ing made to break down the wage scale in IJncoln and Omaha, ami
other Nebraska centers, by widely advertising for worker, thus
flooding the labor market and forcing the workers to engage in
a cut-throat competition in order to seenre a bare existence. SYnee
getting this direct evidence from the Brooklyn Eagle the editor of
this paper has been scanning some of the big eastern publication,
and to his surprise and disgust he has fieen advert isement after ad
vertisement to the effect that "labor is needed in Lincoln.'"' Sofa-,
times the ad takes the form of a demand for bricklayers, some
times a demand for carpenter, sometimes a demaixl for painter
and eleetrieal workers. But these advertisement, ami these spe
cial dispatches appear with such regularity and over such a wide
expanse of territory that they give color to the claim that it r "
all a concerted program having for its ultimate aim th hreakmir
down of the present wage scale, which is not by any mean rs
If Secretary WMtten is giving aid to this program, either witt
ingly or unwittingly, he is doing the workers of Nebraska a grave
injury, and working a future injustice upon the business interests
of the state. It will not help business condition any t f.tml a
community with labor, thus breaking down wages, filling the com
munity with unemployed and causing distress. Neither will it
help business to fill the' places of resident workers, most of them
home owners, taxpayers and men of family, with workers from
other states who will spend only enongh of Lincoln or Oatab
earned wages to pay their board, and send the rest to their boca:
towns back east to be spent with merchants in those localities.
There have been times diirini the past year when the demand
I Continued oa Pa?e 3l
D:!Txulty in Omaha and Council Bluffs
Settled at Last.
For upwards of two months the in
slii !renen and shopmen, members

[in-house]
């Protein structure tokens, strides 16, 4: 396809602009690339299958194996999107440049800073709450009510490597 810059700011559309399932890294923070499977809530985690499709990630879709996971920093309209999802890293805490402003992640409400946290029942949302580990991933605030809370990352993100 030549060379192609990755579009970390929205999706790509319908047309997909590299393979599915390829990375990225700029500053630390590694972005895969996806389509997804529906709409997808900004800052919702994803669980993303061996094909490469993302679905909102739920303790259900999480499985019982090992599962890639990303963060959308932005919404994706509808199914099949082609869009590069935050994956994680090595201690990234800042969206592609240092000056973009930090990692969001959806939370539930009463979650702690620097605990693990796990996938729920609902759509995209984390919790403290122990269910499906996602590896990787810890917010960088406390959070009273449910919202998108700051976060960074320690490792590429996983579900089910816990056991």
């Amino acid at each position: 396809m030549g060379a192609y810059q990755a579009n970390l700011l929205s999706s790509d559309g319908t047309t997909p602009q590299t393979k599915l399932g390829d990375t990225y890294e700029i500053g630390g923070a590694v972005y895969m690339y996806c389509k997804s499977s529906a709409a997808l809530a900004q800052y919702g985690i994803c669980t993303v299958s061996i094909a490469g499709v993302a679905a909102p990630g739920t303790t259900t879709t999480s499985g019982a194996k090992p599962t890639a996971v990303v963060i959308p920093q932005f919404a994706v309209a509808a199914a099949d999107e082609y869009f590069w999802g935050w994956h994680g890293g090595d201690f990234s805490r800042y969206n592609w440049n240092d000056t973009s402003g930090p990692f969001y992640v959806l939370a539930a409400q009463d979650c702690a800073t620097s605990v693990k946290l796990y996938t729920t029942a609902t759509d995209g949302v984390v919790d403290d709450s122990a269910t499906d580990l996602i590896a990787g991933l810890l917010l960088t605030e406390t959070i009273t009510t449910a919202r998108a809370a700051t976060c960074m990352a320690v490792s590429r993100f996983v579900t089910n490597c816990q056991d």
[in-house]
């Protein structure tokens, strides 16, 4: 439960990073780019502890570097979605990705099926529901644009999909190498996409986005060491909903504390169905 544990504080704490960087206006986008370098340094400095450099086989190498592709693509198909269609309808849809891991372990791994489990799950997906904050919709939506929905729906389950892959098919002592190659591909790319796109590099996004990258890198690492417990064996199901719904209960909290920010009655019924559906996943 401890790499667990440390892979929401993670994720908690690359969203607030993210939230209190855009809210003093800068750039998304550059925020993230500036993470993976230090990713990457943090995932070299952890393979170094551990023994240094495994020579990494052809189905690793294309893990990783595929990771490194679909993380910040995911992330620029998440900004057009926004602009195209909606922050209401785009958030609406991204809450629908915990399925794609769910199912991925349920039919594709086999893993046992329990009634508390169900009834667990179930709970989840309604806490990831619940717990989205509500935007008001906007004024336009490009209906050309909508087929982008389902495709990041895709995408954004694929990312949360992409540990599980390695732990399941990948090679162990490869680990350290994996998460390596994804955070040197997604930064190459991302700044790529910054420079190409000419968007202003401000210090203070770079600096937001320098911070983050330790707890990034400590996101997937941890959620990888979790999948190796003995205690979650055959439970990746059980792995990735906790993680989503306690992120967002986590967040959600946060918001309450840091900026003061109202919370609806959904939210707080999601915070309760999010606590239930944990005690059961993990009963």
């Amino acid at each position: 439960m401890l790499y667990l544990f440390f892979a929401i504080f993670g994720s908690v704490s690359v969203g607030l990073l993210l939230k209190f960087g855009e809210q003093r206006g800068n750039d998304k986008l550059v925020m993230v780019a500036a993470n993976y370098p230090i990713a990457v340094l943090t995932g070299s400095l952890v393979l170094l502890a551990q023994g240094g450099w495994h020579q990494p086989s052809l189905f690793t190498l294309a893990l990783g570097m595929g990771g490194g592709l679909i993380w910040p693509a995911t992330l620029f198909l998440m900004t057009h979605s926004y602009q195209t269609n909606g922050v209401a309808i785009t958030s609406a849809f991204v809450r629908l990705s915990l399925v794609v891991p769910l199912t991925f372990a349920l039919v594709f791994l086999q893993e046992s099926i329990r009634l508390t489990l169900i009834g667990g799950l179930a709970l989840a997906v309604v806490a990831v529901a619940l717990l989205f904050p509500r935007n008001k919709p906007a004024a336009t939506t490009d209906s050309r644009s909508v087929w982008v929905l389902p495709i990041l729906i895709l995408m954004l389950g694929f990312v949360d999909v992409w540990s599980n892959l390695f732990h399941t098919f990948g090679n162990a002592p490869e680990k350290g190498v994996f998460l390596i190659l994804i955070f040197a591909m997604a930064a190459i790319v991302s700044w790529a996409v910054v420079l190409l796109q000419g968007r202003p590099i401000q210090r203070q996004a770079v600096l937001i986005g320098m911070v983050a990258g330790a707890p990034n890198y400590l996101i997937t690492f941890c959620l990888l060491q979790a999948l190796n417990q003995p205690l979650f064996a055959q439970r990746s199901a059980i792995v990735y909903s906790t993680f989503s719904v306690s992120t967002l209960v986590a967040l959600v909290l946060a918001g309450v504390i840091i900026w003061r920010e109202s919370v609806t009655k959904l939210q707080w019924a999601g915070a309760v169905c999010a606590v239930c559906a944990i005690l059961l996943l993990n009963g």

of tae Klectrlcal Workers' Unious in
Oniatta aatt Council Bluffs, have been
on strike or rathe locked out. Their
dentaail for a shorts d:y and better
par waa denied, and the trouble has
leea on at a lively rate for some
time. The locked -out niea actually
agreed to leave the whole matter to
a conmiittee of employers, provided
the hearings should be public. iThey
apreed to leave U to the proprietors
of the four daily papers in Omaha
and Council Bluffs. In fact, they tried
every honorable means t" reach a
settlement. But their efforts were
nnavailiug until last week, when a
settlement was reached. The terms
of the selUement were not made pub
lic, but the men sm to be well
satisfied with its terms. Something
like seventy men In the two cities
have returned to work.
The inside wiremen of Des Moines
have cut loose and organiaed a local
of their own.
O. we Ruess Lincoln isat so aw
fully slow in the matter of unionism.
Xot only has it aot the largest local
or Electrical Workers in the three;
states ot Iowa. Nebraska and South
Dakota, but a larger proportion of its
local unions have affiliated with the
Nebraska Stte Federation of Labor
and paid la their initiation fees and
the first quarter' dues. Guess that
souuds Kood, eh?
Lee Huff, tor several years manager
of the Bell Tclephoue Co. in Lincoln,
has severeJ his connection with the
conipaay and goos to Omaha to be
come manager of a large automobile
business. The first of the week the
employes of the Bell company in Lin
coin were entertained by Mr. and Mrs.
Huff, and before departing the guests
surprised Mr. Huff by presenting him
with a handsome diamond pin.
Lalbor EMy lira Imccfa
The employers" liability act passed
by congress in April. was held
to be unconstitutional by the supreme
court ot Connecticut on the 20th. It